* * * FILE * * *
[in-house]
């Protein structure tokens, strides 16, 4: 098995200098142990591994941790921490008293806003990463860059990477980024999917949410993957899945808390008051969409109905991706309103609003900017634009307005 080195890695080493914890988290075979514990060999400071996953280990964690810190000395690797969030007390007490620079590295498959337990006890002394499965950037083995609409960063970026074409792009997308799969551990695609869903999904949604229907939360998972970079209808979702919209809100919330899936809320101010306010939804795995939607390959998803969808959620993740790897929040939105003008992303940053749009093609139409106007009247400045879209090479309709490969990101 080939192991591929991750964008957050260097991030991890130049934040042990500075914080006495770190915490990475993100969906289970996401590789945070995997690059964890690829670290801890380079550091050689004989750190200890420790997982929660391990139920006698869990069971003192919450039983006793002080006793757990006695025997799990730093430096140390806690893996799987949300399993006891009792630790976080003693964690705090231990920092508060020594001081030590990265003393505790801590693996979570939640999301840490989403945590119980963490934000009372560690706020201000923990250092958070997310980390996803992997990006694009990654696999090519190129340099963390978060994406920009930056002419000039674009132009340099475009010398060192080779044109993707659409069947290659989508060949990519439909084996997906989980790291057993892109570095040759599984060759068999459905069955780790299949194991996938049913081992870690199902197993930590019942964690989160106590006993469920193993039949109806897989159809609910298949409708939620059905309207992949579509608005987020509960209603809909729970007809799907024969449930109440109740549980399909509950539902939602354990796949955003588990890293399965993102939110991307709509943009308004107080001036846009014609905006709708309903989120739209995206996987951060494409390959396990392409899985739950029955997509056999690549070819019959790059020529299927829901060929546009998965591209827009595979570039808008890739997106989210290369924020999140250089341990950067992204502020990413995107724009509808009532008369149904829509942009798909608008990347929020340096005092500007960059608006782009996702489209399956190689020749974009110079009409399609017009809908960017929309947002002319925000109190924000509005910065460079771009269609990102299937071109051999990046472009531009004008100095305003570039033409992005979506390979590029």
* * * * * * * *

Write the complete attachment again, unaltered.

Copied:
[in-house]
């Protein structure tokens, strides 16, 4: 098995200098142990591994941790921490008293806003990463860059990477980024999917949410993957899945808390008051969409109905991706309103609003900017634009307005 080195890695080493914890988290075979514990060999400071996953280990964690810190000395690797969030007390007490620079590295498959337990006890002394499965950037083995609409960063970026074409792009997308799969551990695609869903999904949604229907939360998972970079209808979702919209809100919330899936809320101010306010939804795995939607390959998803969808959620993740790897929040939105003008992303940053749009093609139409106007009247400045879209090479309709490969990101 080939192991591929991750964008957050260097991030991890130049934040042990500075914080006495770190915490990475993100969906289970996401590789945070995997690059964890690829670290801890380079550091050689004989750190200890420790997982929660391990139920006698869990069971003192919450039983006793002080006793757990006695025997799990730093430096140390806690893996799987949300399993006891009792630790976080003693964690705090231990920092508060020594001081030590990265003393505790801590693996979570939640999301840490989403945590119980963490934000009372560690706020201000923990250092958070997310980390996803992997990006694009990654696999090519190129340099963390978060994406920009930056002419000039674009132009340099475009010398060192080779044109993707659409069947290659989508060949990519439909084996997906989980790291057993892109570095040759599984060759068999459905069955780790299949194991996938049913081992870690199902197993930590019942964690989160106590006993469920193993039949109806897989159809609910298949409708939620059905309207992949579509608005987020509960209603809909729970007809799907024969449930109440109740549980399909509950539902939602354990796949955003588990890293399965993102939110991307709509943009308004107080001036846009014609905006709708309903989120739209995206996987951060494409390959396990392409899985739950029955997509056999690549070819019959790059020529299927829901060929546009998965591209827009595979570039808008890739997106989210290369924020999140250089341990950067992204502020990413995107724009509808009532008369149904829509942009798909608008990347929020340096005092500007960059608006782009996702489209399956190689020749974009110079009409399609017009809908960017929309947002002319925000109190924000509005910065460079771009269609990102299937071109051999990046472009531009004008100095305003570039033409992005979506390979590029």